Photonics/Optics

Coming to a Lab Bench Near You: Femtosecond X-Ray Spectroscopy

Upon light activation (in purple, bottom row’s ball-and-stick diagram), the cyclic structure of the 1,3-cyclohexadiene molecule rapidly unravels into a near-linear shape in just 200 femtoseconds. Using ultrafast X-ray spectroscopy, researchers have captured in real time the accompanying transformation of the molecule’s outer electron “clouds” (in yellow and teal, top row’s sphere diagram) as the structure unfurls. (Credit: Kristina Chang/Berkeley Lab)

The ephemeral electron movements in a transient state of a reaction important in biochemical and optoelectronic processes have been captured and, for the first time, directly characterized using ultrafast X-ray spectroscopy at the Department of Energy’s Lawrence Berkeley National Laboratory (Berkeley Lab). Like many rearrangements of molecular structures, the ring-opening reactions in this study occur on timescales of hundreds of femtoseconds (1 femtosecond equals a millionth of a billionth of a second). The researchers were able to collect snapshots of the electronic structure during the reaction by using femtosecond pulses of X-ray light on a tabletop apparatus.

Posted in: News, Lasers & Laser Systems, Optics, Photonics, Measuring Instruments, Test & Measurement
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Engineers Invent Method to Control Light Propagation in Waveguides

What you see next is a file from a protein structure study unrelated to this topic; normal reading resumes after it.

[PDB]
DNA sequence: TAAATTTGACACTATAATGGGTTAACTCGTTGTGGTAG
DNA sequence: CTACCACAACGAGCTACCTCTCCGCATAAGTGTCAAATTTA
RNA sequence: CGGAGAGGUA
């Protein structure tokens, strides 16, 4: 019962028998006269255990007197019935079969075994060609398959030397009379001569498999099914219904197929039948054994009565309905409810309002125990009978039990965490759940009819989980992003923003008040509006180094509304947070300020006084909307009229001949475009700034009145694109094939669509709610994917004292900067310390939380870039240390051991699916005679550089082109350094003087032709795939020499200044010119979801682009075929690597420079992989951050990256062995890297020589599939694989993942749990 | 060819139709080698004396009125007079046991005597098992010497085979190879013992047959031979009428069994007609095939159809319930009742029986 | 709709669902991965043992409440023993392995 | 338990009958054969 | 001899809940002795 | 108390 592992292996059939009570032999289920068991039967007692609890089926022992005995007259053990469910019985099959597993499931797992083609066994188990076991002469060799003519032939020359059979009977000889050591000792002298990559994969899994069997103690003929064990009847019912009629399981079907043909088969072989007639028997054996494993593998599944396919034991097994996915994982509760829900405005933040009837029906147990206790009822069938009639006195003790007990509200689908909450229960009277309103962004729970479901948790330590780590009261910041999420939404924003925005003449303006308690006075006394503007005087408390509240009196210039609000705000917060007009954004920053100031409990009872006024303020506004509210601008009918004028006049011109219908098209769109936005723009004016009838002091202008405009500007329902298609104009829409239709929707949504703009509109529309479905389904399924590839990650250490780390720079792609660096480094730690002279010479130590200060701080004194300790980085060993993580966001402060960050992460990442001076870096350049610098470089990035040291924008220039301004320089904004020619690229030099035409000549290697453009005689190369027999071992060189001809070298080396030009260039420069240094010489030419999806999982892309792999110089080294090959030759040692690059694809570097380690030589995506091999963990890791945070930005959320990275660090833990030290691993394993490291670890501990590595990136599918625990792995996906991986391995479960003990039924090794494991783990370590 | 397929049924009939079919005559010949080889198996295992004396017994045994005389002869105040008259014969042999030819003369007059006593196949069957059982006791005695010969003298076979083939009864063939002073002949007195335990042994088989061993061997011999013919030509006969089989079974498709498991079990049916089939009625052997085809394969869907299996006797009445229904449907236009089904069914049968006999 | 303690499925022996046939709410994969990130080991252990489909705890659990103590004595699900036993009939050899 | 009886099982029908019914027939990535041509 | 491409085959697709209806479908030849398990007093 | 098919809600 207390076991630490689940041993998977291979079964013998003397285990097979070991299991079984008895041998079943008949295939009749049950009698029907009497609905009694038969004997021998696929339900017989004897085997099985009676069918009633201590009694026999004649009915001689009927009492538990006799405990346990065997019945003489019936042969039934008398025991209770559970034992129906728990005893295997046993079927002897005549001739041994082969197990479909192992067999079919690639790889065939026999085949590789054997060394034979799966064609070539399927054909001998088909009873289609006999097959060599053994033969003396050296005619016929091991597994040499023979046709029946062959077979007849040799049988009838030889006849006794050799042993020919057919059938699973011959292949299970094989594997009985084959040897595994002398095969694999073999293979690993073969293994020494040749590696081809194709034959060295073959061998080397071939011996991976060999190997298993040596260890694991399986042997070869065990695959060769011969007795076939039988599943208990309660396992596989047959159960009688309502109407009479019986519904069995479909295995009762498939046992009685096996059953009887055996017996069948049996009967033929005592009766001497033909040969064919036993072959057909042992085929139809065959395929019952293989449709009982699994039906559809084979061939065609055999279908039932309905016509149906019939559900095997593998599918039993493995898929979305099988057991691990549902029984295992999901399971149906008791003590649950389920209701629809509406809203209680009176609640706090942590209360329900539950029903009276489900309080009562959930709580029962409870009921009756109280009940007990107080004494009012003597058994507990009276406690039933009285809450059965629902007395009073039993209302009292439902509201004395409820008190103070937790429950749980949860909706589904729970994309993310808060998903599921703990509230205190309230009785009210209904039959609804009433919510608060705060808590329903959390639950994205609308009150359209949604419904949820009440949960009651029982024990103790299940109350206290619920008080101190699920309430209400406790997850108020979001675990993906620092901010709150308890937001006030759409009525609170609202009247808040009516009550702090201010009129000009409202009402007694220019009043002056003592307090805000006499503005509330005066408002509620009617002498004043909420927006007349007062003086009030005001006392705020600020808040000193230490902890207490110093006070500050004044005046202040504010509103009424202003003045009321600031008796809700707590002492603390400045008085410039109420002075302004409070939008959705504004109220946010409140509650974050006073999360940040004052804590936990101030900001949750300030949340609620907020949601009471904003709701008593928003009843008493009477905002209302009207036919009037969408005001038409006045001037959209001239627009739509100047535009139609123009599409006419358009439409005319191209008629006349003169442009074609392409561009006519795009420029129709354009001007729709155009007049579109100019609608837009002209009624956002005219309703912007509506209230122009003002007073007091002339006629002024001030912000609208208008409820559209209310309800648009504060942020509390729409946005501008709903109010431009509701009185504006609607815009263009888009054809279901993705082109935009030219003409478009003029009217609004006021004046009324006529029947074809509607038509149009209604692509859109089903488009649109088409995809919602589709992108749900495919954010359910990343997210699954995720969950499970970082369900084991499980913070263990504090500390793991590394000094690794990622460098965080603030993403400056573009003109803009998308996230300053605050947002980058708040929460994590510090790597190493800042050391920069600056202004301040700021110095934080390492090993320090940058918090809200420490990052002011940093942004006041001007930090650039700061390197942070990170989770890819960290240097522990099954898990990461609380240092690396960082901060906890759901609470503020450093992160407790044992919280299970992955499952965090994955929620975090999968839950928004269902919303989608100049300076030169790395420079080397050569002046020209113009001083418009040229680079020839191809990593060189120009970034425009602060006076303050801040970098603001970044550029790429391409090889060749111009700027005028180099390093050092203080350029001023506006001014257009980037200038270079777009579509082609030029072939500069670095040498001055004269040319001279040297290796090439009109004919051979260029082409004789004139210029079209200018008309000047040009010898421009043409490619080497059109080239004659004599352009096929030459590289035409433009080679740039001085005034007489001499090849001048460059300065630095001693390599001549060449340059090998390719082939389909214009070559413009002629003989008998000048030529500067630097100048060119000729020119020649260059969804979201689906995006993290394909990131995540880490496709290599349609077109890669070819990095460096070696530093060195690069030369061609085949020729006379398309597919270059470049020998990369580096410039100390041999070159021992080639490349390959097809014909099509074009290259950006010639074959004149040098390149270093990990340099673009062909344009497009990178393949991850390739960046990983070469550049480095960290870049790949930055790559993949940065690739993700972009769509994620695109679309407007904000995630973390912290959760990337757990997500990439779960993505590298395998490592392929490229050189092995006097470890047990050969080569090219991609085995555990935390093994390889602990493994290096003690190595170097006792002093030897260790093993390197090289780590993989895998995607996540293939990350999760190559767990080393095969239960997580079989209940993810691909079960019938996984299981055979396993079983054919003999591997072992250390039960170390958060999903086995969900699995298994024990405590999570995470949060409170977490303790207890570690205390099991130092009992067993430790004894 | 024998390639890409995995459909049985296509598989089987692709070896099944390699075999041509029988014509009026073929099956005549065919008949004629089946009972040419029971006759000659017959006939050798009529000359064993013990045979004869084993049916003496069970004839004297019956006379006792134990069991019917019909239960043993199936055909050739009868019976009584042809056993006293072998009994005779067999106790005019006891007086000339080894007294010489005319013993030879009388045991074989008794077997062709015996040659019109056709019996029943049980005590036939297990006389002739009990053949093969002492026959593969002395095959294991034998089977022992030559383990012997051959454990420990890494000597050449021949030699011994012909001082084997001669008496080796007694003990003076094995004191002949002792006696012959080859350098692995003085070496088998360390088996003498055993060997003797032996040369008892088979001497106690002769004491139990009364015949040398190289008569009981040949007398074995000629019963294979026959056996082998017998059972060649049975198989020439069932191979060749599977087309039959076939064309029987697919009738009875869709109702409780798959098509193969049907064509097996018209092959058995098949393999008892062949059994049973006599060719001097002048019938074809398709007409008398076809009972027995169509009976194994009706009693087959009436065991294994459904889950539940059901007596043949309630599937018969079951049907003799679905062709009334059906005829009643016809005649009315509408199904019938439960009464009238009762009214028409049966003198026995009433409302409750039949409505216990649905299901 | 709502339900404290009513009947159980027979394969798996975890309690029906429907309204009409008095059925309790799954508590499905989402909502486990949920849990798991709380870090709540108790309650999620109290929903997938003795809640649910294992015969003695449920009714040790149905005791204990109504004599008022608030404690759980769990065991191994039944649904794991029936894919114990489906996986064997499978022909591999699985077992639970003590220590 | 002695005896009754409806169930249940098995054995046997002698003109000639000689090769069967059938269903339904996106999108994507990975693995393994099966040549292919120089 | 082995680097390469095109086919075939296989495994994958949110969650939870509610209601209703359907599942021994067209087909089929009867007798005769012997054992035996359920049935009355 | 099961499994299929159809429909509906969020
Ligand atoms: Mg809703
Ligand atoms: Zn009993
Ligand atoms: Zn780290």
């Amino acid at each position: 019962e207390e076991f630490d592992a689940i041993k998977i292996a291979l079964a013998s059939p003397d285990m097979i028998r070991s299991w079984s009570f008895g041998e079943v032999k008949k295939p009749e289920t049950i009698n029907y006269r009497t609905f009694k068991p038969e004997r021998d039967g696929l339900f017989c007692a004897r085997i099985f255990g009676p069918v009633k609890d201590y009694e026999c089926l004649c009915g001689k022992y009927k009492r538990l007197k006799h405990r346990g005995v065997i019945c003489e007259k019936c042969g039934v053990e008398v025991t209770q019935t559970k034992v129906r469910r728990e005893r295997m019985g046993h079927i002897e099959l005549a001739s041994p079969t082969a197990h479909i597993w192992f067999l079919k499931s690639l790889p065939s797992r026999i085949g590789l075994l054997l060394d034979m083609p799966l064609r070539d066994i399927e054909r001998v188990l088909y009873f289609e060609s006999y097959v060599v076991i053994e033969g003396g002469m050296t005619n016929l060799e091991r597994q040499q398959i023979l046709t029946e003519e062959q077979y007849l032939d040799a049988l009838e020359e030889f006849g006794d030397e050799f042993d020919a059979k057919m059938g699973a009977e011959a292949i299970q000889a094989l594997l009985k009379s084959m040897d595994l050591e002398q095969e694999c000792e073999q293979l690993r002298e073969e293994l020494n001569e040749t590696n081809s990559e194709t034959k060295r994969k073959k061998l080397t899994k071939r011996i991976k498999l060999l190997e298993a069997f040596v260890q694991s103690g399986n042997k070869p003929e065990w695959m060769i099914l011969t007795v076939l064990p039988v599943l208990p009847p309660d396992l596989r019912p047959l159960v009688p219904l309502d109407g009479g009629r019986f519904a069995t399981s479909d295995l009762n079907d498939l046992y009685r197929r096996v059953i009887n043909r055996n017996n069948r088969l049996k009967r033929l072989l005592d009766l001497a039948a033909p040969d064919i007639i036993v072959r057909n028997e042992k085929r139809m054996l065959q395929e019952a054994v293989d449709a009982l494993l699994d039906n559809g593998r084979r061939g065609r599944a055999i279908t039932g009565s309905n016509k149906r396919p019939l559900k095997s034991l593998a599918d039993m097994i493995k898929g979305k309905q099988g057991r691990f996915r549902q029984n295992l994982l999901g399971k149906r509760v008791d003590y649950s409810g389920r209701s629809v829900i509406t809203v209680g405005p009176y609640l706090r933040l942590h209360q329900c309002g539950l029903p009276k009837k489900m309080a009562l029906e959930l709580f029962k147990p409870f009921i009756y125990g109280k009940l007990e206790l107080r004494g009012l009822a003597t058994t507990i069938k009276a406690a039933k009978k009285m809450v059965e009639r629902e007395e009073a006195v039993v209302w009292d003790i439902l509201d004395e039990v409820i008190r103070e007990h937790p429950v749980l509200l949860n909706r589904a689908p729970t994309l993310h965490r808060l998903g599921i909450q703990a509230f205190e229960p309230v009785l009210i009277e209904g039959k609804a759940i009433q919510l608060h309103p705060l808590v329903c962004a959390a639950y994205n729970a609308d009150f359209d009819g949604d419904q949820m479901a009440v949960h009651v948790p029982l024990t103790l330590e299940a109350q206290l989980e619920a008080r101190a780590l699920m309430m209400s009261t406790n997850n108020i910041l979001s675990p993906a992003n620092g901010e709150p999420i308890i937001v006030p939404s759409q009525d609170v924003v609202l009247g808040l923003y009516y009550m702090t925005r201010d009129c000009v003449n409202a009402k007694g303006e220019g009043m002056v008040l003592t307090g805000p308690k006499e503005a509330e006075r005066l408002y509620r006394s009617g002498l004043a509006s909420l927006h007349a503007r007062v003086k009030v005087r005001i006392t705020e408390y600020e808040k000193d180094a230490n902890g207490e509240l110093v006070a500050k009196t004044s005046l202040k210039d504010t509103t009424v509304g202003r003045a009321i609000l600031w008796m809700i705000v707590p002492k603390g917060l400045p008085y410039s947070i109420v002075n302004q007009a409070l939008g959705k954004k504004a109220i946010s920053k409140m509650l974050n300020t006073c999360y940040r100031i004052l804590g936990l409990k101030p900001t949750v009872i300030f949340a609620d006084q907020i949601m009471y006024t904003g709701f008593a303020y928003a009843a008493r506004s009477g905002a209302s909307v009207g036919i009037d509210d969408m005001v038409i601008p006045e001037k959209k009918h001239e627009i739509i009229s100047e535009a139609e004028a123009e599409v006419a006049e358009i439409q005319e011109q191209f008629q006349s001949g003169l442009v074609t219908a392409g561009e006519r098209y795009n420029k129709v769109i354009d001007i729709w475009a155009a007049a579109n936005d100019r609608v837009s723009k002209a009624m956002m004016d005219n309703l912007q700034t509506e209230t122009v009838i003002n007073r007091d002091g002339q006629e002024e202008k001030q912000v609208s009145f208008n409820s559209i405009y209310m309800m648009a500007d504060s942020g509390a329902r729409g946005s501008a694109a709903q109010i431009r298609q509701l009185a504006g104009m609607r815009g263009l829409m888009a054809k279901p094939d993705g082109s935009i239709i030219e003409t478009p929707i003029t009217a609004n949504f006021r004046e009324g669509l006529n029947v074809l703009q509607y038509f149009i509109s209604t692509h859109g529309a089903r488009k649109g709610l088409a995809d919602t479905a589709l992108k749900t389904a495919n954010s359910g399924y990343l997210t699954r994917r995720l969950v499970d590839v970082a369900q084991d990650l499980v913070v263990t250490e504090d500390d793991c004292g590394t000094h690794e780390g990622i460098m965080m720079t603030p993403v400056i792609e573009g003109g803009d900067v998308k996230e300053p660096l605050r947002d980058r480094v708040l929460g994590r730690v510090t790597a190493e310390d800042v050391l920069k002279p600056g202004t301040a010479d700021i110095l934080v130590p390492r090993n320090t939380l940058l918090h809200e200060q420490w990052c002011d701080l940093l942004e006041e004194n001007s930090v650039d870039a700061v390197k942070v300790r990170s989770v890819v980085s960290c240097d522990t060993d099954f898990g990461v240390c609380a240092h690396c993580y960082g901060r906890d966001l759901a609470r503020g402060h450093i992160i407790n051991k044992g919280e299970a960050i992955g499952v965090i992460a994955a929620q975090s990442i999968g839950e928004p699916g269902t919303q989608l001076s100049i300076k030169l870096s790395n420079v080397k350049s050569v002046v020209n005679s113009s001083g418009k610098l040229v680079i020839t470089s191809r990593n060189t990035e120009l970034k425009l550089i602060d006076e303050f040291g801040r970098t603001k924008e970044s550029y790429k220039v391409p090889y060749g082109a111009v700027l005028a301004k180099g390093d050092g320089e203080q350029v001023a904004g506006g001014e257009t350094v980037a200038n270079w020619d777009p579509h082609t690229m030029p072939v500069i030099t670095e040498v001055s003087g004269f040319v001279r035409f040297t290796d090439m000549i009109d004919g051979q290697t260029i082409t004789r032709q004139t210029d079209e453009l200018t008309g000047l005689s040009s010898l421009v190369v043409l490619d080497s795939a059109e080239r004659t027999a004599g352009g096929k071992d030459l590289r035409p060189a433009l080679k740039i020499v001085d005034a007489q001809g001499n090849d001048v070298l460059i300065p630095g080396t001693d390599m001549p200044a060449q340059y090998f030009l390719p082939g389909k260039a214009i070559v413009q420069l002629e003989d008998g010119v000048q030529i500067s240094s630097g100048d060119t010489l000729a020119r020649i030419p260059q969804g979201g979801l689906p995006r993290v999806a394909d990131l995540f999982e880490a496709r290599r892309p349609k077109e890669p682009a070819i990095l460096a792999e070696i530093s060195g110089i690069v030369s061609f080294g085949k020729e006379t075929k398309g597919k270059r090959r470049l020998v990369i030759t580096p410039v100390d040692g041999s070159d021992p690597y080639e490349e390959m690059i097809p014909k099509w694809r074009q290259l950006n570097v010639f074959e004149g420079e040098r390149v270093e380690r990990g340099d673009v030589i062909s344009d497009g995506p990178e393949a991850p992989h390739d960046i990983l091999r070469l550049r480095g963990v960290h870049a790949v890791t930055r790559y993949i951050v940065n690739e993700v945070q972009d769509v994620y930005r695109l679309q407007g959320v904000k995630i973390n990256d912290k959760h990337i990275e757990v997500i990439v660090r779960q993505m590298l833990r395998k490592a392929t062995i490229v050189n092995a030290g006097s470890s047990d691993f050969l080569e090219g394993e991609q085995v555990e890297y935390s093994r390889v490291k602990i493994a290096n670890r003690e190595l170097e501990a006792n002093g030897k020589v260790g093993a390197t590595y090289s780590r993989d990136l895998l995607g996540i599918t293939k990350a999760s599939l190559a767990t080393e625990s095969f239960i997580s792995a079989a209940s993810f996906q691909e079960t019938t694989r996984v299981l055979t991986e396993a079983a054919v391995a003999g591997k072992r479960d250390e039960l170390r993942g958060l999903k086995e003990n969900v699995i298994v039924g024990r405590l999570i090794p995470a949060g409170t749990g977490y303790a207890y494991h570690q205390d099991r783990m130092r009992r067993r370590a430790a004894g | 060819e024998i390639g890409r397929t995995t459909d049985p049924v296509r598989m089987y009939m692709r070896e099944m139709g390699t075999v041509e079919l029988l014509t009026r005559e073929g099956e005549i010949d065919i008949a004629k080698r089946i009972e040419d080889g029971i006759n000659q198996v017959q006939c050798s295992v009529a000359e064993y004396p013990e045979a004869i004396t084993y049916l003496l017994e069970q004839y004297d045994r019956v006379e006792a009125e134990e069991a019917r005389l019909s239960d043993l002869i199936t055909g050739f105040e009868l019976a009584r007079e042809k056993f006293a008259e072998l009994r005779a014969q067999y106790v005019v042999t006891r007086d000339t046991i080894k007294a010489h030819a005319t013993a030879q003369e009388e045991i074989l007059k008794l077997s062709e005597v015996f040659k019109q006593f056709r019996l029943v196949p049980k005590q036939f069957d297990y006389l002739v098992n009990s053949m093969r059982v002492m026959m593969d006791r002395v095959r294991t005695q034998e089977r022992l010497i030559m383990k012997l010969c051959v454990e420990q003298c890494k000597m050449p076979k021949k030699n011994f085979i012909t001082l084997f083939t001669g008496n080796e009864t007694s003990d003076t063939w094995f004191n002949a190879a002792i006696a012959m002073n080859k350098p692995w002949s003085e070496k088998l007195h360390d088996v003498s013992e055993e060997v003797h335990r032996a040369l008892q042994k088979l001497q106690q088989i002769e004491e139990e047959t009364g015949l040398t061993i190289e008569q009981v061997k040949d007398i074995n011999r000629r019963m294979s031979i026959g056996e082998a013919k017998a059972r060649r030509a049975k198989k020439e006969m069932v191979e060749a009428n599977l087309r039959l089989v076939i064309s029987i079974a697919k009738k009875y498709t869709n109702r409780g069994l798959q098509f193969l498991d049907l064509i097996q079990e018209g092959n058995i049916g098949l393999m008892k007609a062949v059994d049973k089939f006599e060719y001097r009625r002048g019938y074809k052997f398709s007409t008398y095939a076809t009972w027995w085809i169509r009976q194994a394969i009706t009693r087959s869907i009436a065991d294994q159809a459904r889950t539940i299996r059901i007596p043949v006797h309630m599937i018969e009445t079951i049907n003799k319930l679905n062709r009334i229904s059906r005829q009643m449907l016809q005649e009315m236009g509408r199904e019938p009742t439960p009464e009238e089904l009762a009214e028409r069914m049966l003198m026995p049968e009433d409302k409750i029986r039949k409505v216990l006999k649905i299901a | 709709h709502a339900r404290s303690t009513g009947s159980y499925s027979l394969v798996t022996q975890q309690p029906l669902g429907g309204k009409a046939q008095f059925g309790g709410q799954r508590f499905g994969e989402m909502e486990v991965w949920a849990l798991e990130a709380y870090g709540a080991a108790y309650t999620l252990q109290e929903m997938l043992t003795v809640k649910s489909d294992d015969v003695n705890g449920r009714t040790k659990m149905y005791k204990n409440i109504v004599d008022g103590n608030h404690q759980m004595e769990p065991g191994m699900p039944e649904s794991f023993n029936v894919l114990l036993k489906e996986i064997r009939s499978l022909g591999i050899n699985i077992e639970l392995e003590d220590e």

Artistic illustration of a photonic integrated device. In one arm an incident fundamental waveguide mode (with one lobe in the waveguide cross-section) is converted into the second-order mode (with two lobes in the waveguide cross-section). In the other arm the incident fundamental waveguide mode is converted into strong surface waves. (Illustration courtesy of Adam Overvig and Nanfang Yu)

A team of Columbia Engineering researchers, led by Applied Physics Assistant Professor Nanfang Yu, has invented a method to control light propagating in confined pathways, or waveguides, with high efficiency by using nano-antennas. To demonstrate this technique, they built photonic integrated devices that not only had record-small footprints but were also able to maintain optimal performance over an unprecedented broad wavelength range.

Posted in: News, Nanotechnology, Optical Components, Optics, Photonics
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Need Glass? Push Print.